In addition, criminal prosecutors are investigating a group of offshore shell companies that helped members of Mr. Yanukovych’s inner circle finance their lavish lifestyles, including a palatial presidential residence with a private zoo, golf course and tennis court. Among the hundreds of murky transactions these companies engaged in was an $18 million deal to sell Ukrainian cable television assets to a partnership put together by Mr. Manafort and a Russian oligarch, Oleg Deripaska, a close ally of President Vladimir V. Putin. …
“He understood what was happening in Ukraine,” said Vitaliy Kasko, a former senior official with the general prosecutor’s office in Kiev. “It would have to be clear to any reasonable person that the Yanukovych clan, when it came to power, was engaged in corruption.”
Source: The New York Times
Aug 18, 2016 — A HIDDEN PATH FOR MONEY, INFLUENCE
The Associated Press unearths more details about the trail of Russian money linked to Trump‘s now former Campaign Chairman Paul Manafort in a story revealing Manafort assisted Ukraine’s pro-Russia governing party in funneling money to two Washington lobbyist firms via a nonprofit organization. This path sidestepped U.S. Justice Department rules requiring lobbyists to disclose that they represent foreign leaders or political parties.
The AP reports:
“Manafort and business associate Rick Gates, another top strategist in Trump’s campaign, were working in 2012 on behalf of the political party of Ukraine’s then-president, Viktor Yanukovych.
People with direct knowledge of Gates’ work said that, during the period when Gates and Manafort were consultants to the Ukraine president’s political party, Gates was also helping steer the advocacy work done by a pro-Yanukovych nonprofit that hired a pair of Washington lobbying firms, Podesta Group Inc. and Mercury LLC.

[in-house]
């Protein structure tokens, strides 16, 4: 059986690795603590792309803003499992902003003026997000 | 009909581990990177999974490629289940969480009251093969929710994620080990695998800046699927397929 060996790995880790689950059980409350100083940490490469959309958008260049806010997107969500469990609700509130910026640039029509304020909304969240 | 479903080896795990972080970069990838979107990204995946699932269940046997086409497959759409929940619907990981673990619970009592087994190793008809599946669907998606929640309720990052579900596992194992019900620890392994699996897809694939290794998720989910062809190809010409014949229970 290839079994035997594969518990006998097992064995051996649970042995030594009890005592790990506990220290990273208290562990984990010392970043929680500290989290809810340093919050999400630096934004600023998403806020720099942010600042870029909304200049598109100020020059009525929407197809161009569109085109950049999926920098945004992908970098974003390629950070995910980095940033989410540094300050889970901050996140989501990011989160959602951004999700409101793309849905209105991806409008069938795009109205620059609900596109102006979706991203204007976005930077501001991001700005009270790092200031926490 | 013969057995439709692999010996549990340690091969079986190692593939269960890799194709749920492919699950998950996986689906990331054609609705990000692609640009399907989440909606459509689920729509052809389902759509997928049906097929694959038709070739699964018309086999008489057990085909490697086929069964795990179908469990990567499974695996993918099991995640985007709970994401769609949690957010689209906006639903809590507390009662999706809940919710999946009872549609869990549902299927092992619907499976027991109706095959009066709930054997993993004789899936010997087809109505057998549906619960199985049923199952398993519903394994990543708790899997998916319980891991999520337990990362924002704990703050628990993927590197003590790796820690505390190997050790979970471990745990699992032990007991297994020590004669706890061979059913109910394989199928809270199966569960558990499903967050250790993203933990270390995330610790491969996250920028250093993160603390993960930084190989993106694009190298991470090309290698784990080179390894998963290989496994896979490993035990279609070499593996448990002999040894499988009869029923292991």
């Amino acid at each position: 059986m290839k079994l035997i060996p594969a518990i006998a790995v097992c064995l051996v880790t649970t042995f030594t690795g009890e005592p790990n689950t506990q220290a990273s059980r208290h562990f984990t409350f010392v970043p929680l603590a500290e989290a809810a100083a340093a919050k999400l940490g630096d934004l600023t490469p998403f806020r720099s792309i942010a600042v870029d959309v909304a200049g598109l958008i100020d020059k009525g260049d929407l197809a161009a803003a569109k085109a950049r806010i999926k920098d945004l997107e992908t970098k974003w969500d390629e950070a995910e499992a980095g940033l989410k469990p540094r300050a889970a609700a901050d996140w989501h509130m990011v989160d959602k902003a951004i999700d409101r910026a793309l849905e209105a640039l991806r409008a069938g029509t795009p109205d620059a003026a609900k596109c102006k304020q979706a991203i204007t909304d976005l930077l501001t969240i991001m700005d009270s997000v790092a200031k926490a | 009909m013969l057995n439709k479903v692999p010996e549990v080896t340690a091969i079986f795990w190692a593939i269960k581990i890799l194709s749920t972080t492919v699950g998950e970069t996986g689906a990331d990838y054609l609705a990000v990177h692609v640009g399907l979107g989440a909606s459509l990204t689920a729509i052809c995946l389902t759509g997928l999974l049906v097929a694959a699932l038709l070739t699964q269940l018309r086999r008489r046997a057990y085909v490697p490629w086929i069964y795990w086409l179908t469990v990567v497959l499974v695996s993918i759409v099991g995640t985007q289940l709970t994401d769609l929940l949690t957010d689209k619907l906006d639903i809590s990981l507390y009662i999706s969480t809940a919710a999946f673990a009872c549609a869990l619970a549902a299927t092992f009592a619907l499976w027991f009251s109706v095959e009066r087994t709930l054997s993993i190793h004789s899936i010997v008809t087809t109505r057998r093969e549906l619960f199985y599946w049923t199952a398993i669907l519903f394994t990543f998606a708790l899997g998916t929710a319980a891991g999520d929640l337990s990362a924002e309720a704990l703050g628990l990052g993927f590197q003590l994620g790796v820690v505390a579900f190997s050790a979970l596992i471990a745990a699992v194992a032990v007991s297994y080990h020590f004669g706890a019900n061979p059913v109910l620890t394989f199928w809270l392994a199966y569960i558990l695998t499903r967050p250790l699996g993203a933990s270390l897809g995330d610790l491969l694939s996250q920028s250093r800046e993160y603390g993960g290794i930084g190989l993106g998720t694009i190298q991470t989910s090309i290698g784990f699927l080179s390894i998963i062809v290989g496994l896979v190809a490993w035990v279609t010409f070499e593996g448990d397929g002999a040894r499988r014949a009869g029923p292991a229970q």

The nonprofit, the newly created European Centre for a Modern Ukraine, was governed by a board that initially included parliament members from Yanukovych’s party. The nonprofit subsequently paid at least $2.2 million to the lobbying firms to advocate positions generally in line with those of Yanukovych’s government.
That lobbying included downplaying the necessity of a congressional resolution meant to pressure the Ukrainian leader to release an imprisoned political rival.
The lobbying firms continued the work until shortly after Yanukovych fled the country in February 2014, during a popular revolt prompted in part by his government’s crackdown on protesters and close ties to Russia. …
Gates told the AP that he and Manafort introduced the lobbying firms to the European Centre nonprofit and occasionally consulted with the firms on Ukrainian politics. He called the actions lawful…”
Source: The Associated Press
Aug 17, 2016 — RUSSIAN INVESTMENTS IN TRUMP
Trump says he doesn’t have investments in Russia, but that’s not the whole story. It appears that Russians have big investments in Trump’s developments. Trump claims he doesn’t know where the money comes from, but it is clear he has sought to capture the enormous amounts of capital pouring out of the former Soviet Union. By his own admission, The Financial Times says, Trump “has agreed to serve as the public face of a murky business.”